At the root of the personality lies the store-consciousness. This contains the "seeds" of all past actions. The seeds are consciousness-streams just like the ones constantly flowing on at the surface levels of the mind, with feelings, cognitions, and volitions. These seed-streams color everything that goes on in our surface levels of consciousness.

From the store-consciousness arises manas, the mental consciousness, which gives us a sense of self and all it entails (confusion, pride, and love of self). Together with manas arise the other five consciousnesses related to each of the senses. These six consciousnesses cannot exist independently of each other: they arise "either all together or not, just like waves in water." These consciousnesses are emergent properties of the store-consciousness and the senses; nothing more, really, than the citta-streams that make them up.

The mind is the whole universe

This is where things get a bit wild, and I'm certainly way out of my depth here, so please, dear reader, put an extra big sprinkle of salt on what comes next, 'cuz I may be getting it completely wrong. Be as it may, this is what I think Vasubandhu is saying.

He defines three "own-beings," by which I think he means something like "essential qualities" of the mind. (Yes, it sounds like a contradiction of his metaphysical basis, but bear with me.)

The first own-being is the constructed. By this, he means the world of discriminations we usually inhabit, consisting of discriminated objects like you, me, the dog, the cat, hunger, and the general theory of relativity. Even if these objects are connected to more or less vaguely-defined areas in the Universe, they have no independent existence of their own; they only exist as constructs in the consciousness.

The second is the interdependent, which means everything that causes these discriminations to arise. When you think about that for a moment, that includes pretty much... everything. The whole Universe. Either I've got my head up my ass, or Vasubandhu is saying that the whole Universe is an essential quality of the mind.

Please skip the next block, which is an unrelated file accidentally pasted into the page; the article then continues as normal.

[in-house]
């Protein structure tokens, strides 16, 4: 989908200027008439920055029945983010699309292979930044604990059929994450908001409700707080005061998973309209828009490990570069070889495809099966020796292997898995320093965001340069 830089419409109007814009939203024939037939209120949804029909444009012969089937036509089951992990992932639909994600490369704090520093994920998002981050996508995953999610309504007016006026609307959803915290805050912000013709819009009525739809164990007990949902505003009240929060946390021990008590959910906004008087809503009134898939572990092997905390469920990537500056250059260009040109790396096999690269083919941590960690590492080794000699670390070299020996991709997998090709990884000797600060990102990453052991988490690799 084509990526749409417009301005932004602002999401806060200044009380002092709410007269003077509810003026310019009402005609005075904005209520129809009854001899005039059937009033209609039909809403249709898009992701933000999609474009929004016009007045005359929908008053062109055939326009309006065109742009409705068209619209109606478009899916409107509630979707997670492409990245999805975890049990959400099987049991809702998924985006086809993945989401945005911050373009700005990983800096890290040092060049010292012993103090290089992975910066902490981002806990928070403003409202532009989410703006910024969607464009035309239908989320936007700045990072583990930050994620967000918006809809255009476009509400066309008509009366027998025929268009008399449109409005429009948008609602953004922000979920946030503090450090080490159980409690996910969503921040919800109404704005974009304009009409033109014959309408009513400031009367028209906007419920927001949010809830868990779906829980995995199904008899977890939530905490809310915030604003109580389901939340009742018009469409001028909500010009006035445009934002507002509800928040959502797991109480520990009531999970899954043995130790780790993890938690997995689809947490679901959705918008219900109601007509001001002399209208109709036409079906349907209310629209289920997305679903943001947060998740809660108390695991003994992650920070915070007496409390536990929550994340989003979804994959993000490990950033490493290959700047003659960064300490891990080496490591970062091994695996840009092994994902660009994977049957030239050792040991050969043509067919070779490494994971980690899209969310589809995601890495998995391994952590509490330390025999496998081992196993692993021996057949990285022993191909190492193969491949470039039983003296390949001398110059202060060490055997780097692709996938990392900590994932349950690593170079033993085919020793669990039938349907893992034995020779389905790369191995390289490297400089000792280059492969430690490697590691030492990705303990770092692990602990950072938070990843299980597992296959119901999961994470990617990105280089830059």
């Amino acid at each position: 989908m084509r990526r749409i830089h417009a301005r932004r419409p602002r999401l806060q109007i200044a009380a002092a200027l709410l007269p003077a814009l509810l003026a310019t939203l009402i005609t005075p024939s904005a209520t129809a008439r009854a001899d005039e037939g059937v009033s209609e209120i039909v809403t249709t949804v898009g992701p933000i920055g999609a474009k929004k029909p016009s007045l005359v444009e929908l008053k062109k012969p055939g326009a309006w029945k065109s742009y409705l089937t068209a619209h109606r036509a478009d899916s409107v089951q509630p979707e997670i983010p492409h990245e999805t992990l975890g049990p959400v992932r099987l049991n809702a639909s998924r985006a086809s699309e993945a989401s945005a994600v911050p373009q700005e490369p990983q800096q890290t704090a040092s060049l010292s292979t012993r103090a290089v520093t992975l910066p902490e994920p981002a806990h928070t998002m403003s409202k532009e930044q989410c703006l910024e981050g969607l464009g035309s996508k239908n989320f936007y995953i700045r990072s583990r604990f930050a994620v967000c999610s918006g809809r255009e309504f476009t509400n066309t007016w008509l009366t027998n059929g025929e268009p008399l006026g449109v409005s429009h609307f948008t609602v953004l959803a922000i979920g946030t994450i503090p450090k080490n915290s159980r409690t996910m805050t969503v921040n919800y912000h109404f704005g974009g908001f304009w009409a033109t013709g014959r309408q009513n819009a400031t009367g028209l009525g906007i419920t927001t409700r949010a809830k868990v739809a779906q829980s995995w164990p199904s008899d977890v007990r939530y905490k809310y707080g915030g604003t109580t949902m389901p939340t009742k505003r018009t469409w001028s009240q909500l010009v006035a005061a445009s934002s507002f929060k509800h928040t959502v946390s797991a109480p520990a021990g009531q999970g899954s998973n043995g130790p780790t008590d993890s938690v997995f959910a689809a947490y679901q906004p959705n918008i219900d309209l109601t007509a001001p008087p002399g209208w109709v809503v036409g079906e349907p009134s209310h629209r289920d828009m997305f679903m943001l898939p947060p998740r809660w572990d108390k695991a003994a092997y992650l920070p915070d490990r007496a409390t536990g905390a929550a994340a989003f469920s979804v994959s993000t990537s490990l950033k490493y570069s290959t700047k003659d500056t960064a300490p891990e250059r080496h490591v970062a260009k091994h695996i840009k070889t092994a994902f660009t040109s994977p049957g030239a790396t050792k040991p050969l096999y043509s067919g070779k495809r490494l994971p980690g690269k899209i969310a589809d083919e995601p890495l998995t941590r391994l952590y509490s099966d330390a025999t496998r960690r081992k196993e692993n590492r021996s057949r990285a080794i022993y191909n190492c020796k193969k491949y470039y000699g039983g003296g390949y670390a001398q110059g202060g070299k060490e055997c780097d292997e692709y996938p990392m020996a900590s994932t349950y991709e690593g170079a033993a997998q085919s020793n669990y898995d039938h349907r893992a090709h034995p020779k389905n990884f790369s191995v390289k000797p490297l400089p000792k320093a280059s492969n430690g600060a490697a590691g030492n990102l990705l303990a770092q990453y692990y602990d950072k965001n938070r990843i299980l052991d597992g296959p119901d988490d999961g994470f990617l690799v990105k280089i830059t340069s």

The third is the fulfilled, which is the separation of the former from the latter, i.e., what you get when you remove the constructed own-quality from the interdependent own-quality. It's not really an essential quality at all; it's a lack of essential quality.

What Vasubandhu is saying is that if you subtract our constructed, conceptual, phenomenological reality from the mind, what's left is the whole Universe!

With meditational attainment, manas ceases, and the root-consciousness stops coloring our perceptions. It's still there—otherwise it wouldn't be possible for the "everyday" consciousness to resume after coming out of meditation—but it devolves or disengages from the surface levels of the mind. This is the "revolution at the basis." Removing the constructed leaves... the whole damn Universe:
It is without citta, without apprehension, and it is supermundane knowledge;
It is revolution at the basis, the ending of two kinds of susceptibility to harm.
It is the inconceivable, beneficial, constant Ground, not liable to affliction,